My little girl is starting to see. More than just what’s in front of her. And with her seeing, has come a song.


I sing about carrots and sweet potatoes in a stew of coconut oil, throwing words into the pot next to the babe who’s strapped into his chair (mesmerized). I make-up songs about “Baby Bo’s toes and all that grows.” I’m flippant with my choruses … while she sits with her piano teacher and pens the true narrative of her life, from who He is in His Word.

Just run to Me. And hide yourself. She writes.

She’s seeing the hand that hid her, now calling her to choose the hiding. What once was passive and barely-received (or even acknowledged) is now a call and a charge for my little girl who is letting God tell her not just who He is, but who He was to her, then.

And of course: she’s no different than me.

Today when I wake up to a morning meltdown from a child and a bill I forgot to pay and a stretching calling He’s put in front of me inside my home and out, when all I really want to do is run to the gym and pretend I’m twenty-three and free again, I need to know not just who He is now, but who He was then.

When I had a marriage hanging by a thin thread and a heart even more amuck, He was alluring me.

When I had an empty womb and stripped-dry heart — tired from years of running hard for God — He was the one unraveling me.

When I had a dad forgetting my name because cancer had taken over his brain, He was showing Himself to me as the Father who would never die.

Just as my daughter didn’t know when her body was paralyzed with fear over the sounds of the never-ending night, I didn’t know back then just how near He was. But as He re-frames the narrative of my history, today looks different. He looks different.

We force our history into a one-time testimony and try to tie it up all neat — just once, and (phew!) gone in a flash and never to intercept our life again — when it’s meant to be fodder for our now conversation with God. We run from the parts of our past that we wouldn’t share at dinner parties nor over the pews during post-Sunday service conversation, and we forget that He wants to redeem those, too.

She sings, now, of who He was … then. Who He was, then, is that He is giving her her song.

What’s the story He is telling in you? What’s the narrative He is re-framing from your life with His Word and with His whisper?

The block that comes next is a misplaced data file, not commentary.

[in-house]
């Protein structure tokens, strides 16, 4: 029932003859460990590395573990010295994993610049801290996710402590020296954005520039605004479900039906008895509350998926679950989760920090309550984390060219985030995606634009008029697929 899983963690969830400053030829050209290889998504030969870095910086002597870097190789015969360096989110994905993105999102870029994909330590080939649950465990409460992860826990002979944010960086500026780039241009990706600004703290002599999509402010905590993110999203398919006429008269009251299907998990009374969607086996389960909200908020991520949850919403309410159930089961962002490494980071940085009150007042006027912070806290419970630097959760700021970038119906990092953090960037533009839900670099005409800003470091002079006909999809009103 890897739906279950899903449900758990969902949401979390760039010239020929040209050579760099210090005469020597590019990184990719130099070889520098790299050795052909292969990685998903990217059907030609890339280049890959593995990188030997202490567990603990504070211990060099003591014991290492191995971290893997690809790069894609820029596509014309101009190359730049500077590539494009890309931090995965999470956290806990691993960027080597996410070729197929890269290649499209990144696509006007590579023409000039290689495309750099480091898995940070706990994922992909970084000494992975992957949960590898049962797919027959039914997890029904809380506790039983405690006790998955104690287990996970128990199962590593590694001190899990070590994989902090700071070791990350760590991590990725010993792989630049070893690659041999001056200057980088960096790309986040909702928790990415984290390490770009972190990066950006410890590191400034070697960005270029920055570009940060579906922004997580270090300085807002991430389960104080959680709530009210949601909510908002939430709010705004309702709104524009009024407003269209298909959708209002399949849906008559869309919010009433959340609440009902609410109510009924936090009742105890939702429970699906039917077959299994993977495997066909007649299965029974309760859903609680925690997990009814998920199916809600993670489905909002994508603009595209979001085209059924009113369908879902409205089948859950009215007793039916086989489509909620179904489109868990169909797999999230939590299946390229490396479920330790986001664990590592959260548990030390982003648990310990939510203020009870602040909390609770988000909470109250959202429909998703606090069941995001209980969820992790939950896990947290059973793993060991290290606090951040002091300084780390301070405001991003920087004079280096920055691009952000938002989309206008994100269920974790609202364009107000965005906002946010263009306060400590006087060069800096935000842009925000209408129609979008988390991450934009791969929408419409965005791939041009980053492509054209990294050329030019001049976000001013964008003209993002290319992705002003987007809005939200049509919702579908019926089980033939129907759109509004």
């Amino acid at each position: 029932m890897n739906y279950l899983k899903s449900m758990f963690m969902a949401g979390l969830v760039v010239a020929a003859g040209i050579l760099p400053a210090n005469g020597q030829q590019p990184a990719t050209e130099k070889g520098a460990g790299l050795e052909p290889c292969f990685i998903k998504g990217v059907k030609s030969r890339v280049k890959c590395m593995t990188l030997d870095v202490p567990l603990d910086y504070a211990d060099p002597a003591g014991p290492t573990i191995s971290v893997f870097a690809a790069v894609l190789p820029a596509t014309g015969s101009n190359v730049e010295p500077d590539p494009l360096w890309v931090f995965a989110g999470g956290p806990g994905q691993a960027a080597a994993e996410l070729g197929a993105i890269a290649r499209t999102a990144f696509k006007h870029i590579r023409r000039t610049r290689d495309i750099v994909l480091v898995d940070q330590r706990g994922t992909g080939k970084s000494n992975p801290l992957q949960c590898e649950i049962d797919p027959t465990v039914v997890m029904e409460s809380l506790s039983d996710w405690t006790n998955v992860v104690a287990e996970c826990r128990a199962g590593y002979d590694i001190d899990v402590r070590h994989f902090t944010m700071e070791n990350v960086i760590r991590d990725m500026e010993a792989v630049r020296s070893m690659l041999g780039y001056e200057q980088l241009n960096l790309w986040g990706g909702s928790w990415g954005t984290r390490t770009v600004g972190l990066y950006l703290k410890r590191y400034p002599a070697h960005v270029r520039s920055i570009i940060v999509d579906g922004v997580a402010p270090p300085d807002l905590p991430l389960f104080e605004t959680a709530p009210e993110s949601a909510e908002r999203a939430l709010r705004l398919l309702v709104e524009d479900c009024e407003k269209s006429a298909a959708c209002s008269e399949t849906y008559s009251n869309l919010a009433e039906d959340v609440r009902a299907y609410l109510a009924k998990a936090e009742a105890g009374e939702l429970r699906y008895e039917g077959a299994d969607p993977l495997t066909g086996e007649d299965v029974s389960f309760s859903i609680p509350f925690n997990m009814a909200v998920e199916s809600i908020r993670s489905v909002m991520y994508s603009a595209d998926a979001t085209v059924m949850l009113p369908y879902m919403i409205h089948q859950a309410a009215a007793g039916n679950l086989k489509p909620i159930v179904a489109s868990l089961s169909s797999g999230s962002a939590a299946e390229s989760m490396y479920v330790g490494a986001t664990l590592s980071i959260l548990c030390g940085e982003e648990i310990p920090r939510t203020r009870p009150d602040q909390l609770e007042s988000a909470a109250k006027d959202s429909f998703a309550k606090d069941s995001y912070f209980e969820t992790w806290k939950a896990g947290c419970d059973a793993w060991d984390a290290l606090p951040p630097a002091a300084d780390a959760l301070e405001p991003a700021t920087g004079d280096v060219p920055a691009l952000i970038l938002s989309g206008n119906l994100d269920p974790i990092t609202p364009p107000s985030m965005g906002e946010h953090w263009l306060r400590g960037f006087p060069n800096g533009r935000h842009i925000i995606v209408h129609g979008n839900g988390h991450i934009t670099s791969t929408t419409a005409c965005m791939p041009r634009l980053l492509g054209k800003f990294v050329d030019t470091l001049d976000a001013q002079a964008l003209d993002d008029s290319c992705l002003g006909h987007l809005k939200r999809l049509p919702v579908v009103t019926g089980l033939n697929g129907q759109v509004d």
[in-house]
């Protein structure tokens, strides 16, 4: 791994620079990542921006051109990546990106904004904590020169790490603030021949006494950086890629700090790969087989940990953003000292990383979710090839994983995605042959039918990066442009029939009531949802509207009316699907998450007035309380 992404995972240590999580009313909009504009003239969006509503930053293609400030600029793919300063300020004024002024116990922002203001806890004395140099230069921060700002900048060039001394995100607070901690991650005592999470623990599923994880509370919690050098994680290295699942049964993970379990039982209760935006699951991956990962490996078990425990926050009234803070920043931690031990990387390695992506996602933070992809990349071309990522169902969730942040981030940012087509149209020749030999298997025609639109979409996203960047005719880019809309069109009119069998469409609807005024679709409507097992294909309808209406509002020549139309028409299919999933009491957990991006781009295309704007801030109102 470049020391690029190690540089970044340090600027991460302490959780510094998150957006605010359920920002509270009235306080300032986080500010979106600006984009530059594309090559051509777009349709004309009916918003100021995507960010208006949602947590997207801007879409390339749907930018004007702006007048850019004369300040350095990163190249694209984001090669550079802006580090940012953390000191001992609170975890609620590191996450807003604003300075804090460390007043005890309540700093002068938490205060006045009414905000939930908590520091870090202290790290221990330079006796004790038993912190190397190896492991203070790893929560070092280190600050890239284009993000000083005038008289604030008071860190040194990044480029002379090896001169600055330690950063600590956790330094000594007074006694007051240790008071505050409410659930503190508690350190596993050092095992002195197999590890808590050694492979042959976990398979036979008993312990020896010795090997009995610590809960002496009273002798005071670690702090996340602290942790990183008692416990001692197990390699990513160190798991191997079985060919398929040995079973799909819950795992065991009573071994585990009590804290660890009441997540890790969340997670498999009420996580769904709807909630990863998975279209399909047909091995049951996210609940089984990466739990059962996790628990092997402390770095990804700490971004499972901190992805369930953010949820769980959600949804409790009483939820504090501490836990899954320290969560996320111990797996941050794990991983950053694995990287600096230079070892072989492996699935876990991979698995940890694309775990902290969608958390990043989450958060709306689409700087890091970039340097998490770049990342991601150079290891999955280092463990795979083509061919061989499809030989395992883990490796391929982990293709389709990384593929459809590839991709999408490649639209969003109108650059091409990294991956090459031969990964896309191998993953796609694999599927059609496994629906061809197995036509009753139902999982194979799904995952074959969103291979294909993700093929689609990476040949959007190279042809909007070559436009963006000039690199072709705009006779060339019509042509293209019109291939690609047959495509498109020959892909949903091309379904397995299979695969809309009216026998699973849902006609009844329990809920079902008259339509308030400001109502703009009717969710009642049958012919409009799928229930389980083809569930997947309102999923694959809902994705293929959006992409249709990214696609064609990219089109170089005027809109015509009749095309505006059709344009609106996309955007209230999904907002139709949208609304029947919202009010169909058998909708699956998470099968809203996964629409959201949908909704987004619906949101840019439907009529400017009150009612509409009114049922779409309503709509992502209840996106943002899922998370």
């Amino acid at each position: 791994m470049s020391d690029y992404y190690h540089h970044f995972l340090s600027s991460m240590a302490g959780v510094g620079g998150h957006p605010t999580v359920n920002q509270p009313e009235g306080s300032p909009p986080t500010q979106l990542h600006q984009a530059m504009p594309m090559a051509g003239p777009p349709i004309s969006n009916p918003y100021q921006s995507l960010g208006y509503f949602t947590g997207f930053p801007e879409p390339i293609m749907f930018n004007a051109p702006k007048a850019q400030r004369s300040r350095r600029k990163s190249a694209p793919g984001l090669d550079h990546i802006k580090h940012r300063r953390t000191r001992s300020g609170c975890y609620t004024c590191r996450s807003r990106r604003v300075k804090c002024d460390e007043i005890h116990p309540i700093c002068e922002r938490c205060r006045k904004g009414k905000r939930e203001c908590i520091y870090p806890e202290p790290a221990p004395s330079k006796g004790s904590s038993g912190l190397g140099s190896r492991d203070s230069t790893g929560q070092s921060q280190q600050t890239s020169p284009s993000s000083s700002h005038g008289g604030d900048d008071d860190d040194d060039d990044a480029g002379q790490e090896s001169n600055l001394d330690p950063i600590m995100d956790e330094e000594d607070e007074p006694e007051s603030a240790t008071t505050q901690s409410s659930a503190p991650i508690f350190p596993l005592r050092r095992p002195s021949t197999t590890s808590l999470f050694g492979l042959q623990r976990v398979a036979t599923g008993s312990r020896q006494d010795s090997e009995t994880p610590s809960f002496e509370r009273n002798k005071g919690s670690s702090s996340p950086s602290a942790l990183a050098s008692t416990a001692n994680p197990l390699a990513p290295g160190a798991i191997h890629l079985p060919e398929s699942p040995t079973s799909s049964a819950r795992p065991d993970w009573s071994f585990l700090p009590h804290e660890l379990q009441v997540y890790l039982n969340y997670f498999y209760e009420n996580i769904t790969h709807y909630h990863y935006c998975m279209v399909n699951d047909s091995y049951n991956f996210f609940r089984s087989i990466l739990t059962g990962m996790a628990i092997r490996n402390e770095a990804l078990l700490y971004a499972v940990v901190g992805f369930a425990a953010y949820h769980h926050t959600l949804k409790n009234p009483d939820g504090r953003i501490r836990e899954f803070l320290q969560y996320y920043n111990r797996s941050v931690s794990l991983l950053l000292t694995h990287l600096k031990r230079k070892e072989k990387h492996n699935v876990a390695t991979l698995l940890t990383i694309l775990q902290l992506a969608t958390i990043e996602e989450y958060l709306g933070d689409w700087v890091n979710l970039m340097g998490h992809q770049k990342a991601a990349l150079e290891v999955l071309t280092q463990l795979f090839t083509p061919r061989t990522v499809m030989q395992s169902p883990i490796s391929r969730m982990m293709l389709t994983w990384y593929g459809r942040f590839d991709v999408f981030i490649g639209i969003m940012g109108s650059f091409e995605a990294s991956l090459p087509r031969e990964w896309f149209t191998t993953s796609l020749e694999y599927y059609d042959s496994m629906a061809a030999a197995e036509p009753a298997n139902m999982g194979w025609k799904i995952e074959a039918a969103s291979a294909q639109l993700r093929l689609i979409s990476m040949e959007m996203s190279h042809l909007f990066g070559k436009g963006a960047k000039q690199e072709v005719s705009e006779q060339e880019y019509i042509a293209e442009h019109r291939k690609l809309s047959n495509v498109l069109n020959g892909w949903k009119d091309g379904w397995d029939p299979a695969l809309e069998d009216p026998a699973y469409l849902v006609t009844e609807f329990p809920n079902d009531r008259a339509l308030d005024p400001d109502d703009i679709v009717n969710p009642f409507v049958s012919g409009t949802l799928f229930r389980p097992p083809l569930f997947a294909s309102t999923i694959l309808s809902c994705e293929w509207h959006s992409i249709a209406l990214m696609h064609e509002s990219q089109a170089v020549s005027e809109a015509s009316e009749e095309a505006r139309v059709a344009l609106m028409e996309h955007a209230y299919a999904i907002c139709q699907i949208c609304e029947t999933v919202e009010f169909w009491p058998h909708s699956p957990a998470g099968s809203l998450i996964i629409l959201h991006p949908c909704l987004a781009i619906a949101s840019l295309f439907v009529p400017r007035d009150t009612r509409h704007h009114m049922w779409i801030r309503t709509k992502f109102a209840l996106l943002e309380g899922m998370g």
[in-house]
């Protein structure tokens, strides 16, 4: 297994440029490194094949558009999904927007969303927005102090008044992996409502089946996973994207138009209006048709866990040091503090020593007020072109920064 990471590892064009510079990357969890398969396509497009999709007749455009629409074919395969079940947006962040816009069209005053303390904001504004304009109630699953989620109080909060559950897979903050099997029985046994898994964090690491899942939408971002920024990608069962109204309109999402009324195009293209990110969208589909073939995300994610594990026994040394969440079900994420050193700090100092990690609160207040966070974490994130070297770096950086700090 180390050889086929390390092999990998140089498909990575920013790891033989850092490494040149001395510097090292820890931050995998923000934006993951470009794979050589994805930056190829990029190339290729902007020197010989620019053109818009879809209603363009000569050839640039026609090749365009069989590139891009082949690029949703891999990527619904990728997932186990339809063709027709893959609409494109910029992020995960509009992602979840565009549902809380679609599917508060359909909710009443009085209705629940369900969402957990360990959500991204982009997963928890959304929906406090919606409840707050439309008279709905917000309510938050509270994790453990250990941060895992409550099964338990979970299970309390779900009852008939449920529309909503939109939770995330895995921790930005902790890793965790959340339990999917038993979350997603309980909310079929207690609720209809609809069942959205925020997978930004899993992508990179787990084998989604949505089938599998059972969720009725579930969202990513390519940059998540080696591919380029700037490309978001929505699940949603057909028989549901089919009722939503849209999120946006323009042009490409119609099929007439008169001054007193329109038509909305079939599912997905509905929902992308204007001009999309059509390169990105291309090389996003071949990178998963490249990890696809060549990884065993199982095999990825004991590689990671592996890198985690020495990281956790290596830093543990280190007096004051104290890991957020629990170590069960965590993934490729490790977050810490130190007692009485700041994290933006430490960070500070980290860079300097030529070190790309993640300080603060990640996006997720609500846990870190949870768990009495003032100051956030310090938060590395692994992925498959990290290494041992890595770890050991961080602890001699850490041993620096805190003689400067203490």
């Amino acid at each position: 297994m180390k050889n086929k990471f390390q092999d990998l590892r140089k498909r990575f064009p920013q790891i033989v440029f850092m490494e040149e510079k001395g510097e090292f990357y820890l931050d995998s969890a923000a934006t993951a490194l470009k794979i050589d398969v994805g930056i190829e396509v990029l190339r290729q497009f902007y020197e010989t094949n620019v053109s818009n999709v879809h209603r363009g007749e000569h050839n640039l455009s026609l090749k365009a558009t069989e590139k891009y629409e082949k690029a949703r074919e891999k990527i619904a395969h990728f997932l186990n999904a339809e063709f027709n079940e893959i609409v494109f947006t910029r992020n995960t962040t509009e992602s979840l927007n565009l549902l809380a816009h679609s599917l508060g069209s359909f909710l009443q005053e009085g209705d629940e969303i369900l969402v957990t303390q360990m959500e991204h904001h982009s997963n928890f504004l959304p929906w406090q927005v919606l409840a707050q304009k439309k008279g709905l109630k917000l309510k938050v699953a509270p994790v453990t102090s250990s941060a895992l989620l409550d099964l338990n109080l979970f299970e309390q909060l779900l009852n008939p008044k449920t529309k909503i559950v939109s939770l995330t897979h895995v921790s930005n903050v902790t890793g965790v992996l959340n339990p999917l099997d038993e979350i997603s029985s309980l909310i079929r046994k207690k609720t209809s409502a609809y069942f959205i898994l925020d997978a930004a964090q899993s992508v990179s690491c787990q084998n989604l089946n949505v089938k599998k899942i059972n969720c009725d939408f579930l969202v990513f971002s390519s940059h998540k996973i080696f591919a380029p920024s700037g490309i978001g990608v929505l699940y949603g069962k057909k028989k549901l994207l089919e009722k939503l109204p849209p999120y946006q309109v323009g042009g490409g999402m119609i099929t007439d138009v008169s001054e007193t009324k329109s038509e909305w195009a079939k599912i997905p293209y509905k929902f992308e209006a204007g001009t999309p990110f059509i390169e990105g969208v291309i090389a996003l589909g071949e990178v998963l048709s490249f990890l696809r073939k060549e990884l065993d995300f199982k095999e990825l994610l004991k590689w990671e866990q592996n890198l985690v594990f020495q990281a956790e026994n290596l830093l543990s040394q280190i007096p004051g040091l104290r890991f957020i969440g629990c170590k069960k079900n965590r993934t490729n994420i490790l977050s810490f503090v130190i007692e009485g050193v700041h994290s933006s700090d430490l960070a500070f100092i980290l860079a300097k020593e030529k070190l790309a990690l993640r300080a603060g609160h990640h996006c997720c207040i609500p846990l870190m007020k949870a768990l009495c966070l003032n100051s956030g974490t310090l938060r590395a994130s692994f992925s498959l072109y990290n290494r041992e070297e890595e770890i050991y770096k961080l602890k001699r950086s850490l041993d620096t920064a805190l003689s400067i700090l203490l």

Boots MJ

So, I have this book. This story. Who He was, then, in my own long night, is shaping the way I speak of Him now. And I’m blown away by how this little re-framing of His is making a dent in your hearts. The stories you’re sharing about His response to your reach and the hunger for Him welling up within you are … overwhelming.

As you read (and as some of you adore*) might you also sing? Tell the story. Even just a snippet. How is He re-shaping your perspective on your life through His Word and His whisper? How is He making you hungry for more of Him?

See below for the hashtag we’ve chosen (#EBTISstories), and share your stories in pictures and words … in your way. Let’s link arms and not-just-whisper how He is restoring our perspective towards Him (and making us hungry for more!) in our dark days.



‘Cause sometimes it’s nice to hear the story through a voice and not just on page: I had the total honor of sharing my story with Lindsey Nobles from the IF: Gathering. Click on over to listen.




For those of you dipping your toes in the water of adoration, Faith Gateway is giving away a 30 Day Adoration Devotional I created with my daughter, Lily. I love what these people have made available to you. (They’re making it hard for us to say no to this little habit of adoration that might just transform our families.)

children adore


And I say: Thank you.


Photos compliments of Mandie Joy. 

“Of My Own” {what our language about adoption reveals about our hearts}

“If Mommy gets a baby in her belly, will you send me back?” she asked him, with nervous eyes searching the floor, inhaling the shame of those words as if they were her indictment.

It’s often near the surface for this one — not the year she was “chosen” and a mommy and daddy flew all the way across the ocean to look her in the eyes and call her daughter — but the too-many, earlier years that still seem to weigh heavier. These days, she lives buoyant and giddy. Her eyes have found a sparkle and we see them more than we see those hands that spent nearly a year awkwardly covering them. My little girl laughs. A lot. And this week when I hugged her I could tell her body wanted to melt (not stiffen) in my arms.

But just within her reach is the shame she feels about her life on the other side, when her given last name tied her to no one. One phrase or question or hint of her past and I watch those eyes, which just harnessed a sparkle, go dark.

Adoption saved her and it haunts her, because of its open-ended definition to her. It’s still a question.

She, like many of the rest of us, has yet to reconcile the power of this one act.

I hadn’t even kissed their foreheads or tickled their feet and this stranger’s words about them stung.

“Oh, you’re adopting? Just you wait. Once you have them at home I’m sure you’ll be able to have children of your own.”

A phrase I’ve heard a hundred times, and it never ceases to give my heart pause. Children of your own, words that expose a subconscious understanding of adoption as charitable affection versus primal love. As if these, once-adopted ones, were somehow, not truly … mine.

There is a distinction in our language about those children, once adopted, and their biological counterparts that reveals much {continue reading over here on Christianity Today –>}